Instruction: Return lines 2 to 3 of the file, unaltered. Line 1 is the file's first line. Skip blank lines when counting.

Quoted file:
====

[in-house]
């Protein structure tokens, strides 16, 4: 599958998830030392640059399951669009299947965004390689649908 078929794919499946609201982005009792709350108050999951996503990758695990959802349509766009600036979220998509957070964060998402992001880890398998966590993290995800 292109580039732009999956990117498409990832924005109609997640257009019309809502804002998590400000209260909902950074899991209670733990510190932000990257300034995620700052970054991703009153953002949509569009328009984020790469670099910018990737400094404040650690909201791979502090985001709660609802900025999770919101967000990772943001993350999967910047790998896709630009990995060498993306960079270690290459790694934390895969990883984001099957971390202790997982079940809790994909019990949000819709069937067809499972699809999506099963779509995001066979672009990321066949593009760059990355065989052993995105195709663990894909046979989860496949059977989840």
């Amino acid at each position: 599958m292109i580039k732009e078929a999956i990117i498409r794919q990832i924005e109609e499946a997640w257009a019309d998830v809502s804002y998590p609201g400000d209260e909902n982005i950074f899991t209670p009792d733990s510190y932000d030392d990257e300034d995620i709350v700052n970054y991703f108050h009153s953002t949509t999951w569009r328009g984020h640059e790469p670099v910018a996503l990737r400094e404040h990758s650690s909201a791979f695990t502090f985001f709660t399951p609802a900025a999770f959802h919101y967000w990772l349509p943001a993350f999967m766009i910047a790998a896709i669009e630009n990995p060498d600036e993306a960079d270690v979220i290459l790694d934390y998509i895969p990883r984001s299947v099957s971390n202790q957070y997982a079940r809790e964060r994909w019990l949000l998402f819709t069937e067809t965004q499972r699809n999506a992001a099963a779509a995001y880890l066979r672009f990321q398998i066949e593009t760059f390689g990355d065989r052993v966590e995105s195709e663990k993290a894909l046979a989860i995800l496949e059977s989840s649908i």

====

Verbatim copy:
């Protein structure tokens, strides 16, 4: 599958998830030392640059399951669009299947965004390689649908 078929794919499946609201982005009792709350108050999951996503990758695990959802349509766009600036979220998509957070964060998402992001880890398998966590993290995800 292109580039732009999956990117498409990832924005109609997640257009019309809502804002998590400000209260909902950074899991209670733990510190932000990257300034995620700052970054991703009153953002949509569009328009984020790469670099910018990737400094404040650690909201791979502090985001709660609802900025999770919101967000990772943001993350999967910047790998896709630009990995060498993306960079270690290459790694934390895969990883984001099957971390202790997982079940809790994909019990949000819709069937067809499972699809999506099963779509995001066979672009990321066949593009760059990355065989052993995105195709663990894909046979989860496949059977989840």
């Amino acid at each position: 599958m292109i580039k732009e078929a999956i990117i498409r794919q990832i924005e109609e499946a997640w257009a019309d998830v809502s804002y998590p609201g400000d209260e909902n982005i950074f899991t209670p009792d733990s510190y932000d030392d990257e300034d995620i709350v700052n970054y991703f108050h009153s953002t949509t999951w569009r328009g984020h640059e790469p670099v910018a996503l990737r400094e404040h990758s650690s909201a791979f695990t502090f985001f709660t399951p609802a900025a999770f959802h919101y967000w990772l349509p943001a993350f999967m766009i910047a790998a896709i669009e630009n990995p060498d600036e993306a960079d270690v979220i290459l790694d934390y998509i895969p990883r984001s299947v099957s971390n202790q957070y997982a079940r809790e964060r994909w019990l949000l998402f819709t069937e067809t965004q499972r699809n999506a992001a099963a779509a995001y880890l066979r672009f990321q398998i066949e593009t760059f390689g990355d065989r052993v966590e995105s195709e663990k993290a894909l046979a989860i995800l496949e059977s989840s649908i």